Civilization II celebrates its 20th anniversary! Yes, after Pokémon’s 20th birthday, it’s time to celebrate the birthday of another cult game. If you’ve never played a Civilization game, you’re missing something. The original 1991 is a little dated today, but it’s still a top-level tactical nugget, and it’s inspired a lot of classics of the genre. Its sequel, Civ II, is even better. But is it still one of the best strategy games of all time? That’s what we’re going to see together.
- Command & Conquer (PC, 1995)
Command & Conquer may not be the first real-time strategy game (even Westwood Studios, its developer, did the STR Dune II a few years ago), but it was the first to conquer the world. By continuing to run the game while you make decisions, Command & Conquer removed the luxury of having time to think.
For this reason, Command & Conquer relies not only on tactical excellence; but it also requires excellent time management and the ability to make important decisions unexpectedly. As a result, the game gave a much more action-oriented gameplay than what the genre was used to.
- Civilization II (PC, 1996)
The First Civilization was hailed by critics, but it was the second opus that really conquered the world. Moving from a top-down view to an isometric 3D camera angle, Civilization II has made a lot of improvements to create a cult game that some people still play today.
To win, you have two options. You can destroy other civilizations until yours is the only one left, or win the space race and become the first civilization to reach Alpha Centauri. Civilization II and all its extensions are still references to today’s strategy game.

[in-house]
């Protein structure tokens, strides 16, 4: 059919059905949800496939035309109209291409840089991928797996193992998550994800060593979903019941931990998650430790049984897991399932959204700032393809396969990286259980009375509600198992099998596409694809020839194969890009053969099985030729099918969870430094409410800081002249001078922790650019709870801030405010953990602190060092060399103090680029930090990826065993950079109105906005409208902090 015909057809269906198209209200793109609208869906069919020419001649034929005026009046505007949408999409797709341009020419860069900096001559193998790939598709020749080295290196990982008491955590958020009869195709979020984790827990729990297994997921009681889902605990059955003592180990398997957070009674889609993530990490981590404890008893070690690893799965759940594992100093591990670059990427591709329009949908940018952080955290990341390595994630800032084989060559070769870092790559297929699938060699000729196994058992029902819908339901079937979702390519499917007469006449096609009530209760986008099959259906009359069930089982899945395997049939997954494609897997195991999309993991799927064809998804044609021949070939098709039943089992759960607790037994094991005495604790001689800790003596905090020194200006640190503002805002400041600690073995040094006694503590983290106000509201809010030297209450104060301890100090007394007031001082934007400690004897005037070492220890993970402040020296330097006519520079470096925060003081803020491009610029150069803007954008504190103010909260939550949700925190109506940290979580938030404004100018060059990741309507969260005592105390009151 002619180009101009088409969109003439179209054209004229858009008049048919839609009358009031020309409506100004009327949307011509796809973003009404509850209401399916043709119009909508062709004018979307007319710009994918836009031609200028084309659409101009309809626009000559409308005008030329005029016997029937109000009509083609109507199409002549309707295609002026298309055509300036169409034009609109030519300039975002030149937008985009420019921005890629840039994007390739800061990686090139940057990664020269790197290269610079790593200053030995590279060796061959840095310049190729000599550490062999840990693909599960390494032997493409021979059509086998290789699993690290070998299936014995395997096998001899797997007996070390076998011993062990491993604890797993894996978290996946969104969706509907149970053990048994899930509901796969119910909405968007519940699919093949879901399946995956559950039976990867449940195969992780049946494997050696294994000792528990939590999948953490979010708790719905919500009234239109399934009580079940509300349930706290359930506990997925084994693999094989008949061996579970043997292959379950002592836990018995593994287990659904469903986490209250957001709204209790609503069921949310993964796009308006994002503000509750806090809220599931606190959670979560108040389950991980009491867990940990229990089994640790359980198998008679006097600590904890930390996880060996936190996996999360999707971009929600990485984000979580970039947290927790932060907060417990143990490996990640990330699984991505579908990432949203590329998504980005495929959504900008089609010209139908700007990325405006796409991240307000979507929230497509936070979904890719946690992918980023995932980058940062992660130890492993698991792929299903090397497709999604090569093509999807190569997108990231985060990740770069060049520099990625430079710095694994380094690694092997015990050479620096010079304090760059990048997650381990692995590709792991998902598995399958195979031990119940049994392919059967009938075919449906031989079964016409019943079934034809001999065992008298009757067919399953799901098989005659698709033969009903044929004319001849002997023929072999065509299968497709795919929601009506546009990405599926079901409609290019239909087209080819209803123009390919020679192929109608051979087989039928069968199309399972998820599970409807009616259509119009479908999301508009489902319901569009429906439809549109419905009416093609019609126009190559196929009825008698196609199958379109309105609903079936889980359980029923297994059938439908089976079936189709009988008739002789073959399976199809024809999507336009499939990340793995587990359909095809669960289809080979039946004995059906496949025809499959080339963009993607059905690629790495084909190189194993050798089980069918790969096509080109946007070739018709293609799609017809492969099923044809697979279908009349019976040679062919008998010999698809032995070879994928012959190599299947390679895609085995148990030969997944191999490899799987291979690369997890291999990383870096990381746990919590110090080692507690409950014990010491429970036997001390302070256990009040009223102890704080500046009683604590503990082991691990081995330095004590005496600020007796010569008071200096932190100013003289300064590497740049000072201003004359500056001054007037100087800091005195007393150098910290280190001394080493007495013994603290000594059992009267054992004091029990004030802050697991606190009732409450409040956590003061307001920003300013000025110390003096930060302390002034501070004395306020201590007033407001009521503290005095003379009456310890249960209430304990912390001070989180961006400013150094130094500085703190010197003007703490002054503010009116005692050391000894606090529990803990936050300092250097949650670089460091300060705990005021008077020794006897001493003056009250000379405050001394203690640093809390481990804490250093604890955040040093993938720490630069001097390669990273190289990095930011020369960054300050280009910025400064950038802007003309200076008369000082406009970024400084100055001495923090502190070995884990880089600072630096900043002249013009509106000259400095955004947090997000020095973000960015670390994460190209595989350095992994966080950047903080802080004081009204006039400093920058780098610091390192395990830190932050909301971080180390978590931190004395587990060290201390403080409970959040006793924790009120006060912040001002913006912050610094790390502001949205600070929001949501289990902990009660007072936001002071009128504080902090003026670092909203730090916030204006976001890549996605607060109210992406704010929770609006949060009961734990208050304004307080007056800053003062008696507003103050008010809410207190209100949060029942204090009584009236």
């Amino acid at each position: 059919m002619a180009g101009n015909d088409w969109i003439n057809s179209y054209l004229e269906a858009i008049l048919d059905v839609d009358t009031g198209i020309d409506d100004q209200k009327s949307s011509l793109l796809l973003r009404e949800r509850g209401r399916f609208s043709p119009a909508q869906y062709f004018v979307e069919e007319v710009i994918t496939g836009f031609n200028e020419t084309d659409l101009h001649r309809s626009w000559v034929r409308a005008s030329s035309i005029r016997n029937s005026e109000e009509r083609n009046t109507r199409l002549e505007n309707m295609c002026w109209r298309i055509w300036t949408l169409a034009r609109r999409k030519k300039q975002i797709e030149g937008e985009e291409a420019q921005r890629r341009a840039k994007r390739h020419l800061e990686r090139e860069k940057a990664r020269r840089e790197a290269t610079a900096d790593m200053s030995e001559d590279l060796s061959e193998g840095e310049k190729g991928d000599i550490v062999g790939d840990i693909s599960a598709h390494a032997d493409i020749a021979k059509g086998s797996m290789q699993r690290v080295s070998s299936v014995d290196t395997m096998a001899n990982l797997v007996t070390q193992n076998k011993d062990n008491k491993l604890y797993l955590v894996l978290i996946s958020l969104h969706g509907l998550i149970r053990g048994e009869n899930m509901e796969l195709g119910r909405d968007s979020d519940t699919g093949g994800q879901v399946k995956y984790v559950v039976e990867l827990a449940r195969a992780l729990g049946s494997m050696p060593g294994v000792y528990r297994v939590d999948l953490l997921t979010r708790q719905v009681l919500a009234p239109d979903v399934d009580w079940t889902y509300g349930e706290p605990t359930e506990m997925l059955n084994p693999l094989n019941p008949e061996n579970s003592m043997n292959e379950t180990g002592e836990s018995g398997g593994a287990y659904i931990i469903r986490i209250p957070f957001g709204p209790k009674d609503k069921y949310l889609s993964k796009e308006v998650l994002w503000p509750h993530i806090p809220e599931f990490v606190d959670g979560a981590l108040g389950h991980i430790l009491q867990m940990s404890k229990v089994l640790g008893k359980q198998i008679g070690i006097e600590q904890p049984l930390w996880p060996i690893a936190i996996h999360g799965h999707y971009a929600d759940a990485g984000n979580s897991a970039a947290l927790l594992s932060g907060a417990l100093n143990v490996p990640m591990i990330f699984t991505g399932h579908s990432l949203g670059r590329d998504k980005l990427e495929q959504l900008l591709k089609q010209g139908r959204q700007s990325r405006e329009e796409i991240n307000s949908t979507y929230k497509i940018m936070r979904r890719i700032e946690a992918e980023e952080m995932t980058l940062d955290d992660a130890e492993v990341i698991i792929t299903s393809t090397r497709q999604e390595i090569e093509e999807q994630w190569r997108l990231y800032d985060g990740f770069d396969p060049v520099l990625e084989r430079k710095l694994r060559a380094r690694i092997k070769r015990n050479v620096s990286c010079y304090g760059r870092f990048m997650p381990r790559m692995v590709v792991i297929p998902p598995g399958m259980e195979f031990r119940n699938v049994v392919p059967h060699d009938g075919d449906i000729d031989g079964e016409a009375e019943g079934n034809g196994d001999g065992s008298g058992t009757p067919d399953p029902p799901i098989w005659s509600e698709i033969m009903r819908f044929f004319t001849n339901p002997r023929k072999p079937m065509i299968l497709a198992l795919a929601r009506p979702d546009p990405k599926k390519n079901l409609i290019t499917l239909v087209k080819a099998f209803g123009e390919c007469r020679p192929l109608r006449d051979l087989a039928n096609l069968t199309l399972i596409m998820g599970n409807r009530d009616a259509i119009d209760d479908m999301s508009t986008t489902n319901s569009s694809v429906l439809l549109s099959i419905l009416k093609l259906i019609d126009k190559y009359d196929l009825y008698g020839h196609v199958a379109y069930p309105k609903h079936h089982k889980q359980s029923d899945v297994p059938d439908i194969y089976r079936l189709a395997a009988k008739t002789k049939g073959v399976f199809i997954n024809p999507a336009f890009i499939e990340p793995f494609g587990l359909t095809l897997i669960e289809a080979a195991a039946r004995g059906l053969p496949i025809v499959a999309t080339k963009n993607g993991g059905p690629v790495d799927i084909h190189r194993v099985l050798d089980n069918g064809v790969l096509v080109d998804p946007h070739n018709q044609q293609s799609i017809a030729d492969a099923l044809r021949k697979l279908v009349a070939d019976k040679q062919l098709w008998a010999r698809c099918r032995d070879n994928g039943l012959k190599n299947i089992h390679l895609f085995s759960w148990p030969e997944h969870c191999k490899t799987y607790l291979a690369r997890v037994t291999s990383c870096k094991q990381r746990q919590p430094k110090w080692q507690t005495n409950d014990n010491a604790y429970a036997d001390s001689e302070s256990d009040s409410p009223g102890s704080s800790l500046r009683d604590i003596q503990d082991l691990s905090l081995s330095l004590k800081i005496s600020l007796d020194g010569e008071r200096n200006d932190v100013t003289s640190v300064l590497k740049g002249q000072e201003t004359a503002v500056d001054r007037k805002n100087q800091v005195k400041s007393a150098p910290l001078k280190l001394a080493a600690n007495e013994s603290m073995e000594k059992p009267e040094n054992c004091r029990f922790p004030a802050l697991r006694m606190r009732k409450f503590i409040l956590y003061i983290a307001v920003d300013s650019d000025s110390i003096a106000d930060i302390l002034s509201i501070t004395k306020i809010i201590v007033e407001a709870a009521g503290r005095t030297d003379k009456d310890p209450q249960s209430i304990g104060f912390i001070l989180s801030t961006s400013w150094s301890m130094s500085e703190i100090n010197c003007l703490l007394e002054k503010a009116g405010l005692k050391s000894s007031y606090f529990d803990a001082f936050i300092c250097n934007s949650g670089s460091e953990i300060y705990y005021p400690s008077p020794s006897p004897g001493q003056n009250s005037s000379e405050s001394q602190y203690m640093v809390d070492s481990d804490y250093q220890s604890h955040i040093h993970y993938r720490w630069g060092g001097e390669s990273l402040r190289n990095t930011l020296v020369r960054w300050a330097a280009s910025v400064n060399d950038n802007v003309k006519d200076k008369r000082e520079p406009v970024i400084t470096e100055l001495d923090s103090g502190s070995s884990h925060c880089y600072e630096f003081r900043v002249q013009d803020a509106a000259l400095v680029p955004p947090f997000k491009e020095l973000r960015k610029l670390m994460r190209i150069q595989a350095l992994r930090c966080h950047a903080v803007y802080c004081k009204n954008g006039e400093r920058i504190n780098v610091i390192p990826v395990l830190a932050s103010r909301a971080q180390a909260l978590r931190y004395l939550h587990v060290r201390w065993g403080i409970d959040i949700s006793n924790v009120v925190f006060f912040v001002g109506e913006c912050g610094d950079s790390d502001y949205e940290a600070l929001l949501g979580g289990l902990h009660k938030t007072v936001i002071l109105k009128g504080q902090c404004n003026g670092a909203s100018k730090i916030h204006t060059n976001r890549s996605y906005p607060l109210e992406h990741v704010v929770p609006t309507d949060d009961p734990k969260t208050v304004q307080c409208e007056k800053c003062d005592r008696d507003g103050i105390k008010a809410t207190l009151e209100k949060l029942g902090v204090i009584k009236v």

- Advance Wars (GBA, 2001)
Nintendo may not be the first name that comes to mind when you think about serious strategy games, but the Japanese giant studio Intelligent Systems has signed two of the biggest strategy series in history (the second comes right after). The Advance Wars series is best known in Japan as the Famicom Wars, where it has existed since 1988. It took more than a decade for the First Advance Wars game to be released in Europe and North America. But with its winning combination of Cubic and colorful graphics and surprisingly deep tactical gameplay, the wait was worth it.
- Fire Emblem (GBA, 2003)
As Advance Wars, Fire Emblem was already an old and beloved series in Japan (since 1990, in fact) long before it arrived in Europe and North America. When the series became global in 2003, it quickly gained cult status around the world, for its fantastic script, its superb music, and its notoriously tearing permanent death feature, with which the characters killed in combat remain so for the rest of the game.
- Rome: Total War (PC, 2004)
The Creative Assembly, a Sussex-based studio, has released nine games so far in its fantastic Total War series. But the most memorable is the third installment, Rome: Total War. It allows you to choose between three different Roman families: The Iuli, the Brutii, and the Scipii. And he entrusts you with the mission of becoming emperor by capturing 50 different provinces and eventually conquering Rome itself. What makes Total War games so successful is the way they combine roughly two games into one, mixing the construction of a city and the rise of an empire with brilliant tactical battles. All Total War games are great, but if you have to start somewhere, it’s with this one.